Woodchip wallpaper is particularly common in old apartments. No wonder, since they have always been robust and easy to care for at the same time. And over the years, they eventually wear tens of layers of paint without ever getting tired. But what if the woodchip should go down? How does the wallpaper come off again? Unfortunately, this is usually not as fast as with modern non-woven wallpapers, which, as is well known, can be removed in seconds. But no worry! This article reveals how even very old woodchip wallpaper can be removed.
The task is relatively simple: the wallpaper has to be removed! More precisely, the woodchip wallpaper must be removed from the plaster. Basically, not too difficult a task if the basic rules for removing wallpaper are observed. In this case, it means oozing, oozing, oozing because a well-soaked woodchip wallpaper will come off by itself.
Tools and materials
To remove the woodchip wallpaper, you don’t need a lot of tools and materials. You may need cloth for the floor, a hedgehog roller or a cutter, a brush or sponge, a spatula, wallpaper remover, and a ladder. Once all of this is in place, the actual preparations can begin.
Depending on the construction site, an essential concern is the floor. Because running water and wallpaper whitewashed in the paste will soon fall on the floor in great quantities. A floor that is not being renovated must always be well protected with tarpaulin or masking paper.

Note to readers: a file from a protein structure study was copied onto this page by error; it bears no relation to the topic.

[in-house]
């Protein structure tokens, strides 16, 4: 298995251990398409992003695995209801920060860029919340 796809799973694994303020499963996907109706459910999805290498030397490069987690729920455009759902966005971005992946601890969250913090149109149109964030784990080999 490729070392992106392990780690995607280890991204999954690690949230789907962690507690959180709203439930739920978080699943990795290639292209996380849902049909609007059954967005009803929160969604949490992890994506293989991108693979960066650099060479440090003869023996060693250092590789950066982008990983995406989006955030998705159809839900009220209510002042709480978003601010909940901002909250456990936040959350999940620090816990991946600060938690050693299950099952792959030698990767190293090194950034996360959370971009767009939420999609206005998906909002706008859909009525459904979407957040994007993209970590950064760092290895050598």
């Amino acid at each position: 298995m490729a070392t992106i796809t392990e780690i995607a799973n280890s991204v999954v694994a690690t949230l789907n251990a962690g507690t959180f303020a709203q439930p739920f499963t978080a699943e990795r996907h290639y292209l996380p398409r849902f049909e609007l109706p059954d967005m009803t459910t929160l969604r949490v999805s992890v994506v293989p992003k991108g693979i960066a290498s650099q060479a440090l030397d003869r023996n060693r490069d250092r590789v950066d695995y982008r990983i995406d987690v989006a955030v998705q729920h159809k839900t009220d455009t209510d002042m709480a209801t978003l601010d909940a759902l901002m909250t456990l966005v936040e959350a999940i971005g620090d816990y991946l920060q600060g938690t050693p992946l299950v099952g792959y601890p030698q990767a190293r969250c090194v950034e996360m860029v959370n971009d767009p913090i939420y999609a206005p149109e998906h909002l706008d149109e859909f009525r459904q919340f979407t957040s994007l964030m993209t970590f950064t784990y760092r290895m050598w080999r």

Then the wallpaper is already at work. If you want to save yourself the trouble from the outset, work it with a nail or hedgehog roller. This ensures that the wallpaper is pierced so that the water can also get to the paper backing when it is subsequently wet. Depending on the painted color and the number of layers of paint, this step is optional or a must. If there is no hedgehog roller, then the wallpaper should be scored with a cutter before it becomes wet.
Attention: In the case of sensitive surfaces such as plasterboard, perforation, and cutting are unfortunately not necessary!
Then the wetting follows. The wall, or, more precisely, the woodchip wallpaper, is treated with plenty of water with a brush (painter’s brush) or a sponge. Wet wallpaper falls off the wall, while dry wallpaper usually bites your teeth.
Patience is required when wetting. And don’t soak too much at once! Because once damp, the woodchip wallpaper should never dry out.
Tip: Always use warm water with a wallpaper remover or soap when removing the wallpaper.
Remove the woodchip wallpaper.
This is carefully loosened with a spatula and, if possible, removed by hand. Depending on how well the wallpaper was wet, it will now peel off differently.
The spatula is required in any case. A relatively wide, not too rigid, but also not too flexible spatula should be used. The common name for this is the painter’s spatula. Regardless of whether there is plaster or another substrate, the spatula should be run as flat as possible over the wall so that it is not unnecessarily damaged. Otherwise, there will be extensive filling work after removing the wallpaper.
There is a saying that patience is the mother of all virtue. And patience is required when removing the woodchip wallpaper. Even if the progress is slower than expected: do not despair! Just keep scratching the wallpaper, wet it thoroughly, and then remove the wallpaper with the spatula.
As an alternative to the spatula method, woodchip wallpaper can also be removed with other aids. This can be done, for example, with a steam cleaner or wallpaper stripper. The latter is available for hire in every well-stocked hardware store.
Even if the way was more strenuous than expected, in the end, you would get a good feeling that you finally made it yourself!